The answer you’ll get is massively troubling.

First, they will tell you that you’re an idiot for asking.

Second, they will tell you that God is a mystery.

Third, they will start defining for you the various kinds of wills that God has.

Luther does all three of these things in the four paragraphs that answers Erasmus. Here are a few sentences about God’s different wills.

[Erasmus is not making any] distinction between God preached and God hidden, that is, between the Word of God and God Himself. God does many things which He does not show us in His Word, and He wills many things that He does not in His Word show us that He wills. Thus, He does not will the death of a sinner–that is, in His Word, but He wills it by His inscrutable will.

I agree that God has not revealed everything, that’s just common sense. But Luther says God is not revealing things that are opposite of what He revealed.

In other words, you can’t trust God’s Word because God might not actually will what He said He willed!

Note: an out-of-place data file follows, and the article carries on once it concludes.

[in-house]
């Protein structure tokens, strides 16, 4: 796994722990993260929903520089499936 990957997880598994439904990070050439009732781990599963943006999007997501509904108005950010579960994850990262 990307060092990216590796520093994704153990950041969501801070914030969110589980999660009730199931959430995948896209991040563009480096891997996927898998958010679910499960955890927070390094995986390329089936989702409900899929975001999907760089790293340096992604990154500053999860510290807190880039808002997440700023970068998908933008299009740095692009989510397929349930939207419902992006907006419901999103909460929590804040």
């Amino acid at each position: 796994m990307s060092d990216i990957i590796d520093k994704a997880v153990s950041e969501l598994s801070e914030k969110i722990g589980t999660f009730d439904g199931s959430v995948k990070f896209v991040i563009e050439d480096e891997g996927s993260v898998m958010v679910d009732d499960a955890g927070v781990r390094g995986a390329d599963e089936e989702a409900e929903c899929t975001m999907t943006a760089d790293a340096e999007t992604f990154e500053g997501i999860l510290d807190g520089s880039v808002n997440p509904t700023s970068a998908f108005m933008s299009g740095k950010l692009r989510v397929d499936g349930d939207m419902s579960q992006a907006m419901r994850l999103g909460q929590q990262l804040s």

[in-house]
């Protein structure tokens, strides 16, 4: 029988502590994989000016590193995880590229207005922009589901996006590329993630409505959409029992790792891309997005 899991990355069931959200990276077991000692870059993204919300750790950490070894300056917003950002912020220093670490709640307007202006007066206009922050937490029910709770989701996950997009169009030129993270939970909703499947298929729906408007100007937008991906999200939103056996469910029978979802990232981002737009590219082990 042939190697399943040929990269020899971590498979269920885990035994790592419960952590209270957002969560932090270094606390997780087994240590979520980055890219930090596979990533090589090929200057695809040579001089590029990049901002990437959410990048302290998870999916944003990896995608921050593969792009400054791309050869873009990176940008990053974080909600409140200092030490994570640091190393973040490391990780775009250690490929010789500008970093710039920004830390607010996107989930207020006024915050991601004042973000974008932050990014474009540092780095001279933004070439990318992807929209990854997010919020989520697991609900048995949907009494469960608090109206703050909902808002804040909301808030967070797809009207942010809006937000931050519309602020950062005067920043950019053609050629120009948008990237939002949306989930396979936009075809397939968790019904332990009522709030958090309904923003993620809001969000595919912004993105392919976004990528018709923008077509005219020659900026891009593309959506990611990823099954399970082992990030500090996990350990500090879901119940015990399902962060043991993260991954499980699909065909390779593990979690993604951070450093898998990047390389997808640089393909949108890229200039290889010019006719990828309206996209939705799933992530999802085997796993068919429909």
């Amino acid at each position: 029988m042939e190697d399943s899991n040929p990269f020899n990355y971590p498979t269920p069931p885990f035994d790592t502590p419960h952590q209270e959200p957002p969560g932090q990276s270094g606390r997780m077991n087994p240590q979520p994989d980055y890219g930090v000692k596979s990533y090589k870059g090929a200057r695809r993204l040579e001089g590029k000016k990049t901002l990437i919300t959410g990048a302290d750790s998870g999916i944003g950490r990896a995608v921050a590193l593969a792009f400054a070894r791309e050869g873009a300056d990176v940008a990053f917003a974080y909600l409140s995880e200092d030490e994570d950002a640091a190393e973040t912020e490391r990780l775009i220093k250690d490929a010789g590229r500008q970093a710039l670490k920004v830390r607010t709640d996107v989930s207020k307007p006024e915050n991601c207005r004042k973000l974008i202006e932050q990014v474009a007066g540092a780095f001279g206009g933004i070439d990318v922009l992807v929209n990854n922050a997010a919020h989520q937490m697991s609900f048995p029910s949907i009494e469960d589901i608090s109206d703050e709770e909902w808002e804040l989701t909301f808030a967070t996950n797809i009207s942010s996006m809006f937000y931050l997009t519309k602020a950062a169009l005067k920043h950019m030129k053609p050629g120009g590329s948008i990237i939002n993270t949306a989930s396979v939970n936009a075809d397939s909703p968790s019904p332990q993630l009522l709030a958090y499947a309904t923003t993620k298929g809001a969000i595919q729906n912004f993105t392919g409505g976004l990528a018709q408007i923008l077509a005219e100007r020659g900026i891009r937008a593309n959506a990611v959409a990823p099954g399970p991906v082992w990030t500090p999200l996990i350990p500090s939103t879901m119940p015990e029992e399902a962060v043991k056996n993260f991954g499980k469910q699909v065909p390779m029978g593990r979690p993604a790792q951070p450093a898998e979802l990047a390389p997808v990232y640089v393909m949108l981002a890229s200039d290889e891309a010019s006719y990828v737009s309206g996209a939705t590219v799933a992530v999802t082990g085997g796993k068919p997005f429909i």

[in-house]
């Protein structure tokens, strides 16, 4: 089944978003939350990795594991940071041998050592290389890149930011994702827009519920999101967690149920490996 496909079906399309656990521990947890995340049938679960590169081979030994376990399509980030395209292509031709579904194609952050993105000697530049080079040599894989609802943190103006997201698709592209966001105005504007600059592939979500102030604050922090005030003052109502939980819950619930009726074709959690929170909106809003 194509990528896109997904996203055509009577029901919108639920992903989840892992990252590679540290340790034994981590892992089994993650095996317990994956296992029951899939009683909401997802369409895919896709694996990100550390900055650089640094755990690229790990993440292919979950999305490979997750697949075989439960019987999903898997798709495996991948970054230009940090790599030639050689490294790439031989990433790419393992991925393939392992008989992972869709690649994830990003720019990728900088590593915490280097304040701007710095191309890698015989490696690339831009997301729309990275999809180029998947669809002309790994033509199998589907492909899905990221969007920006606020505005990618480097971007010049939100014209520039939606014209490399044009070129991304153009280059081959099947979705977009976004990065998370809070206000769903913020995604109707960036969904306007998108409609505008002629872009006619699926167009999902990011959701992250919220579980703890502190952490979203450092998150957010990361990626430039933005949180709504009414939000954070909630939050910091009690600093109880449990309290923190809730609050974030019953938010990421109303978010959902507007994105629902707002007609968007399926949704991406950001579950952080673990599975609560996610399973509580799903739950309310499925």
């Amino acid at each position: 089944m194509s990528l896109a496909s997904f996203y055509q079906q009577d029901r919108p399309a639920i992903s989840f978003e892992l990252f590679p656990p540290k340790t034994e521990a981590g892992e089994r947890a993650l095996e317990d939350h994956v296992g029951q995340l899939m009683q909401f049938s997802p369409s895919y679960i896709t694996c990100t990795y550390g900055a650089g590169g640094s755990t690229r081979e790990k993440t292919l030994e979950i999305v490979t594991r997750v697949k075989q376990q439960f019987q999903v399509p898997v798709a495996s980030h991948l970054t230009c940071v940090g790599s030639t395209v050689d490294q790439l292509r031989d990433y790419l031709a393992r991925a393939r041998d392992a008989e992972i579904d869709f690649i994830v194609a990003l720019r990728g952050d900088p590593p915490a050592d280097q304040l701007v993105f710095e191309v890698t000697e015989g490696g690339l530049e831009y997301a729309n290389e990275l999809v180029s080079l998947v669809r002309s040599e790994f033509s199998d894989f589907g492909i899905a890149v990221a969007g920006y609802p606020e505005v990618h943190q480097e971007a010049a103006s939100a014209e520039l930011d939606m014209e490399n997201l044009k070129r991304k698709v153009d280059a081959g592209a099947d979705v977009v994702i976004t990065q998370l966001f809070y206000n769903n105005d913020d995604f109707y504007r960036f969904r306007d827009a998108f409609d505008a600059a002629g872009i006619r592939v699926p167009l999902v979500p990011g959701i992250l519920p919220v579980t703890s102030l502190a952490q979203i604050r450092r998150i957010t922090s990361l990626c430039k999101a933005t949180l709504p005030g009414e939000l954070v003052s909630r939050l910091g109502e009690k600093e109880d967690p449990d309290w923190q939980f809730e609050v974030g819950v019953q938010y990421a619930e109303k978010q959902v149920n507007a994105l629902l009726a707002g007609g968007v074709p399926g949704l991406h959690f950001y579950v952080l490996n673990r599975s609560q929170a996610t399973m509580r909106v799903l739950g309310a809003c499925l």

Again, as with yesterday’s post, and how, pray tell, does Luther know God wills the opposite of what He said? Where does God tell us that He doesn’t mean what He says? How is Luther figuring this out? And, once again, why is it that God always agrees with Luther while disagreeing with His own revealed will in His Word?!

This is the kind of stuff that makes me write blog posts on days where I didn’t even want to pick up his book because I didn’t want to write another blog post about it.

If Luther is right, you might as well stop reading the Bible, God didn’t mean it anyway. He’s just lying to you. Goodness, what cost must be paid to maintain your doctrines? He’s thrown out the reliability of God’s Word and made God a liar in order to maintain his doctrine. Unreal.

Words Mean Things

I’m in a part of Luther’s Bondage of the Will where he is addressing the verses that Erasmus uses to “prove” man has free-will. So far Erasmus has not used the verses I would use, but we’ll see if he gets there.

So far he is dealing with verses that say “if we obey,” ‘if we are willing,” “if you shall obey.” Erasmus uses these to say that obviously we have a will and ability otherwise God wouldn’t say this.

Here’s Luther’s basic defense. You ready? I know I am!